abilities, style of learning, present knowledge, social skills abilities, and
motivation (2004). These areas are compromised due to the inability to know for
sure what students will learn and retain. There are four areas that affect a
student’s ability to learn and retain information that includes
visual-perceptual skills, language and phonological processing skills,
attention, and motor skills. Although no two individual students will
experience the same weaknesses, the inability to process information impacts
learning and requires interventions.


The contributing factors and patterns manifested in learning
disabilities run the gamut from brain injuries, underdevelopment, and
inheritability influences. Teacher awareness, in general, and cultural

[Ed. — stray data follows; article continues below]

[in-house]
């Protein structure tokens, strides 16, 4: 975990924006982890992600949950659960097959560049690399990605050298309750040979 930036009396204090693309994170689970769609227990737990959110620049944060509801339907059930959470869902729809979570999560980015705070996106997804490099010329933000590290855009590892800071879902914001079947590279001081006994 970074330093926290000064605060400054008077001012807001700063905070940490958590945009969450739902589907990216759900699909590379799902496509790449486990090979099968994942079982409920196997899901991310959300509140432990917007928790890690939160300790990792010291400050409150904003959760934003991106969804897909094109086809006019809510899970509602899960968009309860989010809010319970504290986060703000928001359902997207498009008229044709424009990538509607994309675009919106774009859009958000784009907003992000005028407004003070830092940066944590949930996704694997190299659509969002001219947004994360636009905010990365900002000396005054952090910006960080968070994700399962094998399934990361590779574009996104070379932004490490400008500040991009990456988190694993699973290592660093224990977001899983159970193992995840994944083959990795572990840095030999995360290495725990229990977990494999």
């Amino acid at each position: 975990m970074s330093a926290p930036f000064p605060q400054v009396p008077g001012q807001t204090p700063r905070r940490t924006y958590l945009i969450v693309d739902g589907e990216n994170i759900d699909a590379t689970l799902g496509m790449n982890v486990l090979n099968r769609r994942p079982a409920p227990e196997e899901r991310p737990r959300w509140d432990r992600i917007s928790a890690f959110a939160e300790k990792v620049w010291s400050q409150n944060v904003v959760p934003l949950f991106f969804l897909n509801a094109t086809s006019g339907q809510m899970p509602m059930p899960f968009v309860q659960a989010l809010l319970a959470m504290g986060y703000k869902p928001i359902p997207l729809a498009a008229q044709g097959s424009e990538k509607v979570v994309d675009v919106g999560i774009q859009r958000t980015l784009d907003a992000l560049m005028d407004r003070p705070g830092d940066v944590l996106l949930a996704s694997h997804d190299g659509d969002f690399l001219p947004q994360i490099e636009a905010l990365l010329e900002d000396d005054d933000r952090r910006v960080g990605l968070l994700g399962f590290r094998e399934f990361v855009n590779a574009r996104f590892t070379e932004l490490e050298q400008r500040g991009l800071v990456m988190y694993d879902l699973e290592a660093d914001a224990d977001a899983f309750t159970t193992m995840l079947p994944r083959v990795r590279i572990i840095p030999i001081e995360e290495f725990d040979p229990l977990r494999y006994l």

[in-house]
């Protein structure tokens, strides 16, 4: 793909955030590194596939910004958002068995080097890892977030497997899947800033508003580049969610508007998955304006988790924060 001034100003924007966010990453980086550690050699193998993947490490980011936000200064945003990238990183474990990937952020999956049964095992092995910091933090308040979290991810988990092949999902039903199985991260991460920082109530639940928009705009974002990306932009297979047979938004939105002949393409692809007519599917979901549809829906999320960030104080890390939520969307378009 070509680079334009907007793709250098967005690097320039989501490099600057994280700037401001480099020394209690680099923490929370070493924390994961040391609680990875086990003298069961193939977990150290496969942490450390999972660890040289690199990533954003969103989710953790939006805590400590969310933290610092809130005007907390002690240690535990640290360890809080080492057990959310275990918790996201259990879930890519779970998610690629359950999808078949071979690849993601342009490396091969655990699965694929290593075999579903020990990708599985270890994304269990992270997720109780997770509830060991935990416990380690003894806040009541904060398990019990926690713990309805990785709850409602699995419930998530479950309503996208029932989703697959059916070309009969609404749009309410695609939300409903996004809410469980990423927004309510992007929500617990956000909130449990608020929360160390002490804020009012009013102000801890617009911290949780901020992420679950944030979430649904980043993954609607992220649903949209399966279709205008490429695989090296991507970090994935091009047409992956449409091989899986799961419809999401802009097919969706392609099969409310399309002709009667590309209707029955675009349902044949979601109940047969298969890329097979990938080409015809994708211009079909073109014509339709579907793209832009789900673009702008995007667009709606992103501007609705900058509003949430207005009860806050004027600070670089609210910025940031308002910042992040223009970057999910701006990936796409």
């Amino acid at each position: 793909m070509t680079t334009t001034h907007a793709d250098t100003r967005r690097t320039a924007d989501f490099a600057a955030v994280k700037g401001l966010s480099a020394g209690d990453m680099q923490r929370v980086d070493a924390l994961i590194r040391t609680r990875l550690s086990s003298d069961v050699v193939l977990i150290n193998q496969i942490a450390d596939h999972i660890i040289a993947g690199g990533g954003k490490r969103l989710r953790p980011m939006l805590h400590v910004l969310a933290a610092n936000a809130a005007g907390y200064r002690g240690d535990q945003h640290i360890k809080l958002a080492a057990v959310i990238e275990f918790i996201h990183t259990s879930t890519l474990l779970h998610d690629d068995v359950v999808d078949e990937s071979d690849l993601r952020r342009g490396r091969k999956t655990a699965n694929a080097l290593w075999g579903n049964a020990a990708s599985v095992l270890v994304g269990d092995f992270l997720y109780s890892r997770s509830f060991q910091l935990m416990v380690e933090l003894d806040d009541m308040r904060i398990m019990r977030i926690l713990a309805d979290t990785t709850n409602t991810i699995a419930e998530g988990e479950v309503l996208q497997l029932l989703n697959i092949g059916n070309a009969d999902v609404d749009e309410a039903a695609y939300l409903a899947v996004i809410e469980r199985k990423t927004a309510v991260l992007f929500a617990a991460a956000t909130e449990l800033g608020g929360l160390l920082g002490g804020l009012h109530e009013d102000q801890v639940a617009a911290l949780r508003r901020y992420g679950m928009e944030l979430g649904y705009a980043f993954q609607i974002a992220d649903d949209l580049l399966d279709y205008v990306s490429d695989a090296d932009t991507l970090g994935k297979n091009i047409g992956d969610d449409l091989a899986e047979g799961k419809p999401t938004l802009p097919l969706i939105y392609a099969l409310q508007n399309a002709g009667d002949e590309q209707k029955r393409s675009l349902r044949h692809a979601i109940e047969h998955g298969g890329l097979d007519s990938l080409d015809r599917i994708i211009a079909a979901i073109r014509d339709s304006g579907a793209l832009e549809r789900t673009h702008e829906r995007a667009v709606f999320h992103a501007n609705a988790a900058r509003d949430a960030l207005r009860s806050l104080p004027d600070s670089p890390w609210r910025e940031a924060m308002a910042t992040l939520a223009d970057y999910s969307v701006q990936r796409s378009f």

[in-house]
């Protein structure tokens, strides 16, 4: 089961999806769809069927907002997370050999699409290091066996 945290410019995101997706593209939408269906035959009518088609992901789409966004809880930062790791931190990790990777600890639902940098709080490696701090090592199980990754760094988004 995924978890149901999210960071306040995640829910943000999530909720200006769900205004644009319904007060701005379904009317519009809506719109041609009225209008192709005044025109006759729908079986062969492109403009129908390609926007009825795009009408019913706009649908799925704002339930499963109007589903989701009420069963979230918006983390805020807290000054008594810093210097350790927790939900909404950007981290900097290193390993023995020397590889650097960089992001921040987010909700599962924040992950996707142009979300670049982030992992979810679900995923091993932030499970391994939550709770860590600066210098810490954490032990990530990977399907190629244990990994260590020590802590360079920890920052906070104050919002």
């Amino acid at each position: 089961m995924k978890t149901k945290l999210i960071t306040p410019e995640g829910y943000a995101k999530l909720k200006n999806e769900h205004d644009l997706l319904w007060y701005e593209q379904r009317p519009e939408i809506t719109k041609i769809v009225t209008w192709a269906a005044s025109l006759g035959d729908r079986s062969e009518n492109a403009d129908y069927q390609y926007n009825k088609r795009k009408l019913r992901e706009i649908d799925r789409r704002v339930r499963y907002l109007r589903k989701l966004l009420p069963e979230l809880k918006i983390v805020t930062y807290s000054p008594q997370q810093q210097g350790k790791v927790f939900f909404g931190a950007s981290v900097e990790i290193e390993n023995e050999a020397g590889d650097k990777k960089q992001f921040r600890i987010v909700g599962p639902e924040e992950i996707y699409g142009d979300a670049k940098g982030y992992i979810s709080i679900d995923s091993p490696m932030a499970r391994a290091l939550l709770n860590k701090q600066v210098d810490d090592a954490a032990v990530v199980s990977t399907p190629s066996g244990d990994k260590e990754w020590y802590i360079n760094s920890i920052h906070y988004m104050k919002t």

competence, in particular, regarding ethnic/language minorities is crucial when
attempting to match curriculum to diverse students with various learning styles
i.e., the student achievement gap is lessened when teachers attend to language,
phonological-processing, attention, visual-perception and motor skills.


Plomin, R., DeFries, J. C., McClearn, G. E., & McGuffin,
P. (2001). Physiological Differences. In Smith (Ed.). Behavioral genetics. 4th
Edition (pp. 54-95). Syracuse University. Boston: Pearson Education, Inc.

Smith, C. R. (2004). Learning disabilities: The interaction
of students and their environments. 5th Edition. Syracuse University. Boston:
Pearson Education, Inc.